Our Georgia History

Depression and War

Georgia History 101
by Col. Samuel Taylor U.S.M.C. (Ret.)
exclusively for Our Georgia History

Turmoil would be the best word to describe 1930's Georgia, and most of the turmoil was right outside the farmhouse door. Beset by serious problems from 1920 on, the Great Depression only made the plight of the farmer worse. Falling cotton and tobacco prices, reductions in workforce thanks to the competition from cities, and poor land-use stratagies wrecked havoc on the sector that had supported the Georgia economy since the time of Oglethorpe. These three things combined to chase Georgians from the fields in record numbers. At the end of the ten-year period ending in 1940, less than one-third of all Georgia workers were employed in agriculture.

Economically, urban Georgians suffered less during the Great Depression than their counterparts to the North and West. One reason they had been insulated was the strong industrial base that had only recently begun to form. Coupled with low-cost labor and a dedicated workforce (remember, many had only recently come from farms and did not have the problems of workers in other parts of the country), large Georgia cities did as well as can be expected during this decade.

Richard B. Russell served a single term as governor before he was tapped to go to Washington D. C. to serve as Senator. Eugene Talmadge was elected on a "friend of the farmer" platform that included the now standard fare of "keeping the negro in his place." Talmadge ran into an unexpected buzz-saw on the race issue not too long into the start of his term, the President of the United States.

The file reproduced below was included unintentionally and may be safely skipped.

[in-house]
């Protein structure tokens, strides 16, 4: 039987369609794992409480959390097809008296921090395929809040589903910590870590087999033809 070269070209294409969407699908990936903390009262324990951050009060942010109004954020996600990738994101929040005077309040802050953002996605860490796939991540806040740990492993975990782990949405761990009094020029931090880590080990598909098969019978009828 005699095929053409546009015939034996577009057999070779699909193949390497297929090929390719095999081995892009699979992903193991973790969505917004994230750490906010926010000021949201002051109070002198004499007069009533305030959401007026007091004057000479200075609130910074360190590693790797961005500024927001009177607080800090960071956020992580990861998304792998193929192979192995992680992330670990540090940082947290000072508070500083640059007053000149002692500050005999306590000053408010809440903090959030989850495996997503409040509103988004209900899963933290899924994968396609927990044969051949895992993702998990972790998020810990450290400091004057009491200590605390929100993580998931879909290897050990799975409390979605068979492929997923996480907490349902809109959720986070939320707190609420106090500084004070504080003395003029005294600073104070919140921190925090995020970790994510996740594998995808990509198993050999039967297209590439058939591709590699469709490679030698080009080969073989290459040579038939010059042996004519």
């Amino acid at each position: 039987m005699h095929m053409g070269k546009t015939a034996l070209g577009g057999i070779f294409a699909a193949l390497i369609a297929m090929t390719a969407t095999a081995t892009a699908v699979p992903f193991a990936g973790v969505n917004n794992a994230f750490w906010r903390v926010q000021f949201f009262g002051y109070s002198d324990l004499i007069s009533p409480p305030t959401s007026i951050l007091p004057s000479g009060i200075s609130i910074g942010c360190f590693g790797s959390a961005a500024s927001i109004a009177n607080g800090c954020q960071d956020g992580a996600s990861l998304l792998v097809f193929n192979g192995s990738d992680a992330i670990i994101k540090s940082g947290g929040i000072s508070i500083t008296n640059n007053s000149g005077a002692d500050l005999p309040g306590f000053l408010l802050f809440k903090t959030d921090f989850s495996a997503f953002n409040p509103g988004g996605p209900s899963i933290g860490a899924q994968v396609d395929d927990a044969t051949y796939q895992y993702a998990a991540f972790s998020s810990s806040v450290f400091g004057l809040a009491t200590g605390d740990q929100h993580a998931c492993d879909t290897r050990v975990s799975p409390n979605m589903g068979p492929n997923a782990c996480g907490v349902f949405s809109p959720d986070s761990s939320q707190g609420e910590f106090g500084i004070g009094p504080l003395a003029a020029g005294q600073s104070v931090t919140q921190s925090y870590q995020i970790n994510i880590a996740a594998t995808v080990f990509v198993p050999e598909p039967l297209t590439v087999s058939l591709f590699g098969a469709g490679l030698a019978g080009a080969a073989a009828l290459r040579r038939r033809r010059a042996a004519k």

One of the first relief projects instituted by Franklin Delano Roosevelt was the Civilian Conservation Corps. Talmadge wanted the relief money to go only to white families, so he excluded blacks by listing them as employed, in spite of the fact that unemployment rates among blacks were twice those among whites. FDR told Talmadge to begin hiring blacks for the CCC. Talmadge refused the President's request. Roosevelt told him that if he didn't begin hiring blacks for the CCC he would not get a "single penny" of the relief money slated for his state. FDR had Talmadge. Although black CCC camps were disbanded within two years (whites did not like their presence), the damage had been done between Roosevelt and Talmadge. In 1934 FDR refused to let Georgia disburse its own relief funds.

Roosevelt's strong stance on employing blacks in the CCC shocked most Georgians into realizing that life in the United States may be different than life in Georgia and the other states of the old South. It really didn't matter though, since the politicians were solidly pro-segregation, thanks to the laws that made it difficult for blacks to vote in the state. Still, they realized that the situation between Talmadge and Roosevelt made it difficult for the Georgia governor to be effective, and Roosevelt was well-liked in Georgia because of his frequent trips to Warm Springs.

In 1936 Talmadge ran unsucessfully against Senator Russell, who defended FDR and his programs. Talmadge was soundly defeated. Talmadge became more bitter in his rhetoric over the next five years, but suddenly, Gene Talmadge did not matter anymore. The United States was at war with Germany and Japan. The Georgia "war machine" began to crank up at an astonishing rate.


Our Georgia History: History 101 index

Georgia's Indian Heritage
The Age of Exploration in Georgia
Colonial Georgia
The America Revolution in Georgia
Constitutional Georgia
Antebellum Georgia
Georgia and the Civil War
Reconstrution Georgia
Georgia's Gilded Age
A State Divided

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